And, after a while, close only the shutter 206 a for vacuum evaporation of the second organic compound 204 b. Thus it is possible to form a second function region 212.

It should be noted that although one specific method for forming the mixed region through simultaneous vacuum evaporation of two kinds of organic compounds is shown here, it is also possible to form the mixed region between the first function region and second function region by depositing the first organic compound and, thereafter, depositing the second organic compound in the vacuum evaporation environment of the first organic compound.

Next, while letting the second organic compound 204 b kept deposited, open a shutter 206 c for execution of vacuum evaporation of a third organic compound 204 c as has been furnished in the third material chamber 205 c. Note that the third organic compound 204 c is also pre-vaporized by resistive heat up and thus dispersed in the direction of substrate 200 upon opening of the shutter 206 c during vacuum evaporation. Here, it is possible to form a second mixed region 213 which consists essentially of the second organic compound 204 b and the third organic compound 204 c.

And, after a while close only the shutter 206 b for vacuum evaporation of the third organic compound 204 c. Thus it is possible to form a third function region 214.

Lastly, a cathode is formed, thereby completing a luminescent element as fabricated by the deposition apparatus of the present invention.

Further, regarding other organic compound layers, as shown in FIG. 2C, after forming a first function region 220 using the first organic compound 204 a, form a first mixed region 221 consisting essentially of the first organic compound 204 a and the second organic compound 204 b, and further form a second function region 222 by using the second organic compound 204 b. Then, simultaneously perform vacuum evaporation of third organic compound 204 c while letting shutter 206 c open temporarily during formation of the second function region 222, thereby forming a second mixed region 223.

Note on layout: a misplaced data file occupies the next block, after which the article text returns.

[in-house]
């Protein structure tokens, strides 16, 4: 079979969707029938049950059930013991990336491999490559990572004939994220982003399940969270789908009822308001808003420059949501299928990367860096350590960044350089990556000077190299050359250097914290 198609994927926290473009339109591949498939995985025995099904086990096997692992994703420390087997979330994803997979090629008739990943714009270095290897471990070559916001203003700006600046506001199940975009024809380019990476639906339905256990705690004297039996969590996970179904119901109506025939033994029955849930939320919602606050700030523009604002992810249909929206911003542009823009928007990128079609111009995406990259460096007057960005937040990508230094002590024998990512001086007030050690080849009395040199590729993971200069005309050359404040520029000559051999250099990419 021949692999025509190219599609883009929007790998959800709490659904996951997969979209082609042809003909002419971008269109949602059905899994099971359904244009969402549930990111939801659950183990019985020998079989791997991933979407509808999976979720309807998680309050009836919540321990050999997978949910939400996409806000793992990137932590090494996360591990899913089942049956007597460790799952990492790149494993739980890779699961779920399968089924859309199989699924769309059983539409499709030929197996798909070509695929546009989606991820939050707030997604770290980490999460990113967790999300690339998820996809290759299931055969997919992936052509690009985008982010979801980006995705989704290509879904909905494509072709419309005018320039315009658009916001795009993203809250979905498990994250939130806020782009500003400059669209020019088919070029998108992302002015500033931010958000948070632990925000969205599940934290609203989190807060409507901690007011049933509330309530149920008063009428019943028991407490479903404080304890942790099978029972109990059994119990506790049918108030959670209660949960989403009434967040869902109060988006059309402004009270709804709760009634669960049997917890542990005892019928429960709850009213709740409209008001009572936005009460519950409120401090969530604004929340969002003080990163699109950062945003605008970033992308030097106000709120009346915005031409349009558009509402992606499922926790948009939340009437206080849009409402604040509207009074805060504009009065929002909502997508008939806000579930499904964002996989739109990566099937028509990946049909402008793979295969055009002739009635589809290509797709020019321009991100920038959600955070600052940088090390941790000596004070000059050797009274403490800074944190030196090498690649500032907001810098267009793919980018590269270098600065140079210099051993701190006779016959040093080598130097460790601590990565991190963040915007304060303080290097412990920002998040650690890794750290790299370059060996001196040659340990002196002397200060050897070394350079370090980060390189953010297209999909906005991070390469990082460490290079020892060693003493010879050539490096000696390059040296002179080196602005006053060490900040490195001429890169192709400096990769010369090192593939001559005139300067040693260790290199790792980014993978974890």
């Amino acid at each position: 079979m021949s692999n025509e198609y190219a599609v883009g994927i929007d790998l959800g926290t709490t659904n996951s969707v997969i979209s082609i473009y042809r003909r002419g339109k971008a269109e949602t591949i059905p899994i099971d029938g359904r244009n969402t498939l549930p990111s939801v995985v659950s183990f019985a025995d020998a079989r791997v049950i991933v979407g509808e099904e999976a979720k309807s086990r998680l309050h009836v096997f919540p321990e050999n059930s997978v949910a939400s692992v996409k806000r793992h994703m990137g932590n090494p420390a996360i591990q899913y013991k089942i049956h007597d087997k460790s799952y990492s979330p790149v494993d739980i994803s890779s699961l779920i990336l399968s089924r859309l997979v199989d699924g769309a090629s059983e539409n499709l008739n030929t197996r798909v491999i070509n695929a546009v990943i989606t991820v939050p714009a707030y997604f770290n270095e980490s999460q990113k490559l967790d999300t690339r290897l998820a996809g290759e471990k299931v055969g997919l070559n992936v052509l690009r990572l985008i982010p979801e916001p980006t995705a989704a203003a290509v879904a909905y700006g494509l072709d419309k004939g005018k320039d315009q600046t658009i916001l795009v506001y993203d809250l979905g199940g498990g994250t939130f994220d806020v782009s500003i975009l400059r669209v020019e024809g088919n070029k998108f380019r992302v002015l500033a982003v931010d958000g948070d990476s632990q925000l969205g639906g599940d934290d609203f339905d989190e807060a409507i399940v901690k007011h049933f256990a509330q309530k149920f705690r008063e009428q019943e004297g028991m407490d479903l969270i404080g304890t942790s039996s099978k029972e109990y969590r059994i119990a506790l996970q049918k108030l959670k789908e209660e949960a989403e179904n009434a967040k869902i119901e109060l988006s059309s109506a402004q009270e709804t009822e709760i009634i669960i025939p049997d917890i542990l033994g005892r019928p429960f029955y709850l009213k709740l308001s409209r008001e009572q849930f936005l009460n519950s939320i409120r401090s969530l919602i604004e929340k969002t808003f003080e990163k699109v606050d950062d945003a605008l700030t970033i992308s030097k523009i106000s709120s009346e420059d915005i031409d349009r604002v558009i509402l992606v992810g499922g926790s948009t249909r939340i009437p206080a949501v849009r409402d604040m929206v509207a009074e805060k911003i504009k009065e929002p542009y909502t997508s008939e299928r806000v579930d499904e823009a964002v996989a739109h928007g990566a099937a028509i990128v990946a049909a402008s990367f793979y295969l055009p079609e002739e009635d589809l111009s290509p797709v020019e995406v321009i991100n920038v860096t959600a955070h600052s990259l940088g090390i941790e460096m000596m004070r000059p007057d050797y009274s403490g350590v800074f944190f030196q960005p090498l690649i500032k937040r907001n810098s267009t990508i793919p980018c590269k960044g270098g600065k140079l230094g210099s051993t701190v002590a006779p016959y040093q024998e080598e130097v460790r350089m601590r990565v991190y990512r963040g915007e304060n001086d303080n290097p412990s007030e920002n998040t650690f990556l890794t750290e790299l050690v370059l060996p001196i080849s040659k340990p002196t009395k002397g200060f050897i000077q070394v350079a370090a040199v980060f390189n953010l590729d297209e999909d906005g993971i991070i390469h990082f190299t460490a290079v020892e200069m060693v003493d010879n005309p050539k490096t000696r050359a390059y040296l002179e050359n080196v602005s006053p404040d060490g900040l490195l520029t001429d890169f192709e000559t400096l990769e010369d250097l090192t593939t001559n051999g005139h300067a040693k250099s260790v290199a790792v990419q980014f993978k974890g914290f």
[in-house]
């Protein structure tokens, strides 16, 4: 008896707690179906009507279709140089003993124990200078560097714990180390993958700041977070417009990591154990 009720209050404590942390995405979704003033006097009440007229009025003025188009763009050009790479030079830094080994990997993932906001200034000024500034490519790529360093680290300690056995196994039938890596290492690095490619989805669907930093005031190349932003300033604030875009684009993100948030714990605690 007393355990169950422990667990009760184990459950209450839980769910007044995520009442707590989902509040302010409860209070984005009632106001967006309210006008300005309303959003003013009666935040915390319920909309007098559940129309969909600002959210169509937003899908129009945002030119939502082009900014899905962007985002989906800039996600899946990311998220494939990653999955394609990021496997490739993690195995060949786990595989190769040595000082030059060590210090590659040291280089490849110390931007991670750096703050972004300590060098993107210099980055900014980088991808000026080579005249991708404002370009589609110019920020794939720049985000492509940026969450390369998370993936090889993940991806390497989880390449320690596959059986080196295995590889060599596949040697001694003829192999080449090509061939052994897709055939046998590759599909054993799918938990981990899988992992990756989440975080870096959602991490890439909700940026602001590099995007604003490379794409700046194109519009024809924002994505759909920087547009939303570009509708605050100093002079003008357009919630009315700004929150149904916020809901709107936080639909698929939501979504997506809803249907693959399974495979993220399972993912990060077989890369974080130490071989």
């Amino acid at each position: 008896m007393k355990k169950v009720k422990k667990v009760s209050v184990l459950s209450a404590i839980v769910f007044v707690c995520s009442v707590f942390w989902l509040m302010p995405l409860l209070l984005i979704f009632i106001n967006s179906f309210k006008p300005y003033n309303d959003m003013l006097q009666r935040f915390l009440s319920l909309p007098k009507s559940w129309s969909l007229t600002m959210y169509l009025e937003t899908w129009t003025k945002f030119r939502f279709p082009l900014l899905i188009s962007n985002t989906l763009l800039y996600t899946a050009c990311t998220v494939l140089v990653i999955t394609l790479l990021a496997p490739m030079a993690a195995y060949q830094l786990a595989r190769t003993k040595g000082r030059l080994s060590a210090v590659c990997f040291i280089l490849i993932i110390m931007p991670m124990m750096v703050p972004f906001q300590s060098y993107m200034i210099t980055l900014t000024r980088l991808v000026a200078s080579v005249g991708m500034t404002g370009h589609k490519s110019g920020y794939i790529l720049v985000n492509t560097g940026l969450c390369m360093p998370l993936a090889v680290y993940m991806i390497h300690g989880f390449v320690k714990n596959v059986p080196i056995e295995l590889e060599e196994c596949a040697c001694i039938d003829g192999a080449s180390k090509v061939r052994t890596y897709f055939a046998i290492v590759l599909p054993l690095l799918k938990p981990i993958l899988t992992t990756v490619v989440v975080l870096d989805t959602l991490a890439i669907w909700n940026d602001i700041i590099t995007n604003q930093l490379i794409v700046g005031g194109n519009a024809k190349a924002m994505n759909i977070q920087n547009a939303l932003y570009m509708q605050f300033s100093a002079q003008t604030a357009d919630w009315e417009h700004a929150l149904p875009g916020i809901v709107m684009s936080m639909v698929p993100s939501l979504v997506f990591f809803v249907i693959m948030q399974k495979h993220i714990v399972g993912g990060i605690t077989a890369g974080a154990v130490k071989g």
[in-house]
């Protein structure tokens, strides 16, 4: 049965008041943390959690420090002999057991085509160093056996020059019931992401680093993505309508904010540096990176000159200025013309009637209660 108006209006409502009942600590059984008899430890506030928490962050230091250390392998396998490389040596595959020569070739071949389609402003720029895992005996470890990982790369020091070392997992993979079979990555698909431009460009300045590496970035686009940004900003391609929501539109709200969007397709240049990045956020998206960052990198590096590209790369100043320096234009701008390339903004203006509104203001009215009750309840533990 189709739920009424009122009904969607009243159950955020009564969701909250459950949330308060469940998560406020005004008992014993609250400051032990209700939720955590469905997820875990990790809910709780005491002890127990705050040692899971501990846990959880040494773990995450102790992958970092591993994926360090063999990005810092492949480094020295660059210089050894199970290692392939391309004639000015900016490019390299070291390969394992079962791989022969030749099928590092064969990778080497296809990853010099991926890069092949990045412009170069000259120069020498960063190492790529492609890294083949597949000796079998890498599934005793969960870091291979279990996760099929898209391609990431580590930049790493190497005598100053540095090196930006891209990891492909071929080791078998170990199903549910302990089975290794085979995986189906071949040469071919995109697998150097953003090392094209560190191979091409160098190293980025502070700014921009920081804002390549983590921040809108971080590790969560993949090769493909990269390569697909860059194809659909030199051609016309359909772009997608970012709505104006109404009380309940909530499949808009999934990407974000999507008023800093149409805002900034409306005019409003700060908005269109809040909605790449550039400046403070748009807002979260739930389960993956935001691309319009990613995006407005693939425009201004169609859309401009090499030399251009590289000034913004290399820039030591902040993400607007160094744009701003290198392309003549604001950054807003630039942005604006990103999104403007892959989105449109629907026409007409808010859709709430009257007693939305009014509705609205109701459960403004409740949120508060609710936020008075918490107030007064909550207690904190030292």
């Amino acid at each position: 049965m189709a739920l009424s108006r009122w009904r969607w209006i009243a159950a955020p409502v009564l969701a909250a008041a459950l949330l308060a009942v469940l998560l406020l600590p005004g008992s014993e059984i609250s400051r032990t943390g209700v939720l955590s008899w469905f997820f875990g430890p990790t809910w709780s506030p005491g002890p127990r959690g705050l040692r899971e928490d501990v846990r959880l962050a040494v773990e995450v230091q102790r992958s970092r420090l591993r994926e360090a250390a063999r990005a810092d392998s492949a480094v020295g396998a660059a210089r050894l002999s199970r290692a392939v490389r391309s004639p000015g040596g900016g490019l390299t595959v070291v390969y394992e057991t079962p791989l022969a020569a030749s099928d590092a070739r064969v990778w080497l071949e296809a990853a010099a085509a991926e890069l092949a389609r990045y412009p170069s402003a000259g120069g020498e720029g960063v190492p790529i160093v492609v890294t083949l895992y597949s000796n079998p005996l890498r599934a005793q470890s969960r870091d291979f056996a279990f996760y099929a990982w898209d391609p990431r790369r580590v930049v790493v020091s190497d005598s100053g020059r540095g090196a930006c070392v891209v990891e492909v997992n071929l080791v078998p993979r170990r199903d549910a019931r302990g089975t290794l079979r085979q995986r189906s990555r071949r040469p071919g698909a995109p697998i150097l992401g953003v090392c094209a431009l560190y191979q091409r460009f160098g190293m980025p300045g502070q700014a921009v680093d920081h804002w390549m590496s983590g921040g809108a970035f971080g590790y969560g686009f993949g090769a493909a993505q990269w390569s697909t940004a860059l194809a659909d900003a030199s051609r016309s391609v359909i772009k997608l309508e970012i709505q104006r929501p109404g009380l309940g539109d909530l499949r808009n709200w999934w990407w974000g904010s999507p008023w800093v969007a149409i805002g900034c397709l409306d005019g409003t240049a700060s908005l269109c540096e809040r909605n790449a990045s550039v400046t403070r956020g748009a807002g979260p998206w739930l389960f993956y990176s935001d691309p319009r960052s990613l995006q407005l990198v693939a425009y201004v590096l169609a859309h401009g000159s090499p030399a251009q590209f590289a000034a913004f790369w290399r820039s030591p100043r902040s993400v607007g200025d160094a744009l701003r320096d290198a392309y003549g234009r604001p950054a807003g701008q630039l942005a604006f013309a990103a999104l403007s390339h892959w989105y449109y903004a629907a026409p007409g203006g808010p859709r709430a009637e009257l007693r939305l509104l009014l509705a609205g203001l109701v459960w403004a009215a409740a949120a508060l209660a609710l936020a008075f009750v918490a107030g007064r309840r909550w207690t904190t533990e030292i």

After a while, close the shutter 206 c to thereby again form the second function region 222. Then form a cathode, thus forming a luminescent element.

It must be noted that in view of the fact that with the deposition apparatus of this invention the deposition is performed by use of the plurality of material chambers within the same deposition chamber, a material chamber with the organic material used for deposition may be designed to move at an optimal location beneath the substrate during deposition process in order to improve the deposition property or, alternatively, the substrate is modified to have a function of moving at an optimal position overlying the material chamber for the same purpose.

Furthermore, the deposition chamber of this invention is provided with an attachment-preventing shield 207 for preventing attachment of organic compounds to the inner wall of such deposition chamber during vacuum evaporation. Providing this attachment-preventing shield 207 makes it possible to deposit those organic compound components that have failed to be deposited on the substrate. Around the attachment-preventing shield 207, a heater 208 is provided in contact therewith, wherein the use of this heater 208 enables the entirety of such attachment-preventing shield 207 to be heated. Additionally, heating the attachment-preventing shield 207 makes it possible to vaporize the organic compounds attached to the shield 207. This in turn makes it possible to achieve successful cleaning of the interior of deposition chamber.

As the deposition apparatus of the invention capable of fabricating the above-discussed organic compound layers enables formation of an organic compound layer having a plurality of function regions within the same deposition chamber, it is possible to form a mixed region at the interface between function regions without letting the function region interface be contaminated by impurities. From the foregoing, it is apparent that a luminescent element comprising multiple functions is manufacturable without showing any distinct multilayer structures (that is, without associating any distinct organic interfaces).